Ankara pays the utmost attention to Baykar Makina's efforts. Despite the raging economic crisis in Turkey, Baykar Makina this month was granted government support of around $120 million as well as export and value-added tax exemptions to build a massive plant in the Esenyurt district of Istanbul to produce the Akinci, which will be Turkey's first long-range armed drone, while doubling production of the TB2.

According to the Turkish Official Gazette, the new plant will create 1,000 jobs and manufacture 46 TB2s, 37 TB2 communication systems, 37 ground stations and, most importantly, 36 Akinci drones in two years.

The company is expected to deliver 24 of the Akinci drones to the Turkish military in two years and export 13 to Ukraine. Futhermore, Qatar, Azerbaijan and Malaysia are interested in buying the Akinci.

What is the strategic rationale behind Ankara's ambition to have long-range, armed drones with heavy payloads and precise airstrike capability? In what kind of operations does Ankara plan to use these systems?

Ankara reveals its vision by defining Akinci as an "unmanned air-to-surface fighter plane" — more than a drone. Akinci and SOM-B2 cruise missiles with their long ranges will give Turkey unmanned precision strike capability at a distance of 600 kilometers (373 miles). This means Akinci will be replacing F-16 jets currently operating in northern Iraq and later in northern Syria against the Kurdistan Workers Party, which Turkey considers a terrorist group. When the Akinci is in service, Turkey will acquire 24/7, low-cost, low-risk aerial surveillance capability over the Aegean Sea and the eastern Mediterranean.

The US decision to open northeast Syrian airspace to Turkish drone surveillance but not to Turkish helicopters shows Ankara how crucial airspace superiority is in its neighborhood. This is why unmanned aerial platforms and probably unmanned fighter jets will be Ankara’s priorities in the near future.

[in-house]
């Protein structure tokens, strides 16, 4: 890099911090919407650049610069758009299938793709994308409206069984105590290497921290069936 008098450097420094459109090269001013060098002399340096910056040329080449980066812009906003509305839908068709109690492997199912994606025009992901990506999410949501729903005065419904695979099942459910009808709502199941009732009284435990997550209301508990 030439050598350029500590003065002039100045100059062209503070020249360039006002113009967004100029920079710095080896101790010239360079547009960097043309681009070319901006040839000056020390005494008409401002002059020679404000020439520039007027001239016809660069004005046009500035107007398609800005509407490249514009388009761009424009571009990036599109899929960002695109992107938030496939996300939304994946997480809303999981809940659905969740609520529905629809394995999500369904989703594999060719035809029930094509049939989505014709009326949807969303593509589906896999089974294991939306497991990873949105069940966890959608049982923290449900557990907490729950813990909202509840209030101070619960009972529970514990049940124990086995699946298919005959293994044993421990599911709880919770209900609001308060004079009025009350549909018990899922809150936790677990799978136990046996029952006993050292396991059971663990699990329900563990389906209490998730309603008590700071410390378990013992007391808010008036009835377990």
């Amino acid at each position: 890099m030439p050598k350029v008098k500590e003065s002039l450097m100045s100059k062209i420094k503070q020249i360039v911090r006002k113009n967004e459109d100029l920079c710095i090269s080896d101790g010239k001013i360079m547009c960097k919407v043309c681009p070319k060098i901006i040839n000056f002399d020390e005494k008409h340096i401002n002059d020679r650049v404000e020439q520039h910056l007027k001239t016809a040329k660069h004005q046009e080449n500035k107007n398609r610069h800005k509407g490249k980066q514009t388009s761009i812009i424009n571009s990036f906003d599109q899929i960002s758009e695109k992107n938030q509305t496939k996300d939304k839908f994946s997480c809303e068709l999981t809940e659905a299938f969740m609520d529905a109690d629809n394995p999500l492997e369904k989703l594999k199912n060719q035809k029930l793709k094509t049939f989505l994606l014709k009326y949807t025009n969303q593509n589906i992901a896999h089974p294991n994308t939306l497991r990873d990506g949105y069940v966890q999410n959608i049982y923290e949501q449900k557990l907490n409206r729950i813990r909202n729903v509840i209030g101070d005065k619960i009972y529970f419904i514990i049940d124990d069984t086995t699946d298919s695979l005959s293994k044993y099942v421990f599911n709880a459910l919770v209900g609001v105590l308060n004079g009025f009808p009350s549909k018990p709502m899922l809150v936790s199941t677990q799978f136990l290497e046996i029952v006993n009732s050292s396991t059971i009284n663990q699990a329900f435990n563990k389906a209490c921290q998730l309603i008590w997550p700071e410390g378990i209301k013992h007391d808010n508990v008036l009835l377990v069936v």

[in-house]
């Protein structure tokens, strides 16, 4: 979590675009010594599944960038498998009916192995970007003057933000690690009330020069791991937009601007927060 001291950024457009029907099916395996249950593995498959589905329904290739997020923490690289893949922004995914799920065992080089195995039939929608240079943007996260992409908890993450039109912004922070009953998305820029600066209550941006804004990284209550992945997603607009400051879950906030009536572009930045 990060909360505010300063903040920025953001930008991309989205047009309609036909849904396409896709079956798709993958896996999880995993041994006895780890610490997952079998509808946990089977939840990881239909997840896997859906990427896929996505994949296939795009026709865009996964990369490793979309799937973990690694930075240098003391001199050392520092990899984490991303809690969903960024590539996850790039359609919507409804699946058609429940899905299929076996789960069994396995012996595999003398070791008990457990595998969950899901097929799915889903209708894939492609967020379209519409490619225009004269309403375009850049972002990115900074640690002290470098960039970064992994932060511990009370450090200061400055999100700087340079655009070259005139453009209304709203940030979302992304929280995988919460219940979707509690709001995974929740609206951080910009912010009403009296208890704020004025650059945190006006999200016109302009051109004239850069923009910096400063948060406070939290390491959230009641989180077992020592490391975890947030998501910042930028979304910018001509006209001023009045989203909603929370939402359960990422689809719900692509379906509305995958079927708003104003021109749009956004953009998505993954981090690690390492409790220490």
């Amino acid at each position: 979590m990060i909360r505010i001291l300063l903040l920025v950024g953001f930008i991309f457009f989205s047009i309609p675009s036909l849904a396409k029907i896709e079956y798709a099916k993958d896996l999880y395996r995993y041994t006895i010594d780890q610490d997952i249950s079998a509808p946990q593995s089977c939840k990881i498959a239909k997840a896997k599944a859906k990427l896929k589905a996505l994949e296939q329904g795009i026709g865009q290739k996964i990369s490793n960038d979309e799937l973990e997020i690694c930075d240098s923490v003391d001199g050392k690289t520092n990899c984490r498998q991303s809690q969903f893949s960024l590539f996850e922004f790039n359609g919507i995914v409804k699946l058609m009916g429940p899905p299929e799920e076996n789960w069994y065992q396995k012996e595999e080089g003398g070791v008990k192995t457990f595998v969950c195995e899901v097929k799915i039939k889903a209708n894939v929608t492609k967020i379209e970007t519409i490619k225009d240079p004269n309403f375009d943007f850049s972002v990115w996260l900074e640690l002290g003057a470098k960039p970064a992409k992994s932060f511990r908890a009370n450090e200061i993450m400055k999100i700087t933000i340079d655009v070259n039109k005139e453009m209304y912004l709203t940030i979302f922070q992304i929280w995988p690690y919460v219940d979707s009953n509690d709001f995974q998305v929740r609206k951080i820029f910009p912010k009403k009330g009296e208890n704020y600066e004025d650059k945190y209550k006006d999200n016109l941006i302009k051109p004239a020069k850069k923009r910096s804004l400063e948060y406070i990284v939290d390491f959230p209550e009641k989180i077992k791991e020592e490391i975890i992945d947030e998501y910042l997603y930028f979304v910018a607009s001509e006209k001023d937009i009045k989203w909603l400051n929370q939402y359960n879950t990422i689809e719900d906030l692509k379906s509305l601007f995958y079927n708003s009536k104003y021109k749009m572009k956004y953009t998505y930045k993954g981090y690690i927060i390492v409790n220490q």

At the moment, Turkey faces three important problems regarding the Akinci. The first is ensuring continued engine procurement from Ukraine when the drone’s serial production begins. The second is potential deviations of ammunition loads and center-of-gravity issues arising from Akinci’s mass and wingspan. Finally, Akinci depends on GPS, which presents a serious risk. Today, the only global alternative to US-controlled GPS is Russia’s GLONASS, which reached full global coverage a couple of years ago. Will Akinci remain linked to GPS or move on to GLONASS?

The answer to this question is obvious from the Russian-made S-400 system and F-35 jet fighter crisis. As long as Ankara maintains its commitment to develop drone technologies and autonomous systems, and as long as the United States doesn’t contribute, the only place for Ankara to turn is Moscow. The crisis of the United States refusing to provide sophisticated military technologies to Turkey while Ankara is cooperating with Moscow is a vicious cycle. The greater the crisis between Ankara and Washington in defense/security domains, the closer the relations between Ankara and Moscow — which in turn means more crises with the United States. Sadly, today neither Donald Trump nor Erdogan appears worried about how to break the cycle.

Naturally, this growing crisis with the Western security block is becoming chronic, which very much pleases the Kremlin.

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Metin Gurcan is a columnist for Al-Monitor's Turkey Pulse. He served in Afghanistan, Kazakhstan, Kyrgyzstan and Iraq as a Turkish military adviser from 2002 to 2008. After resigning from the military, he became an Istanbul-based independent security analyst. Gurcan obtained his PhD in 2016 with a dissertation on changes in the Turkish military over the preceding decade. He has published extensively in Turkish and foreign academic journals, and his book “What Went Wrong in Afghanistan: Understanding Counterinsurgency in Tribalized, Rural, Muslim Environments” was published in August 2016. On Twitter: @Metin4020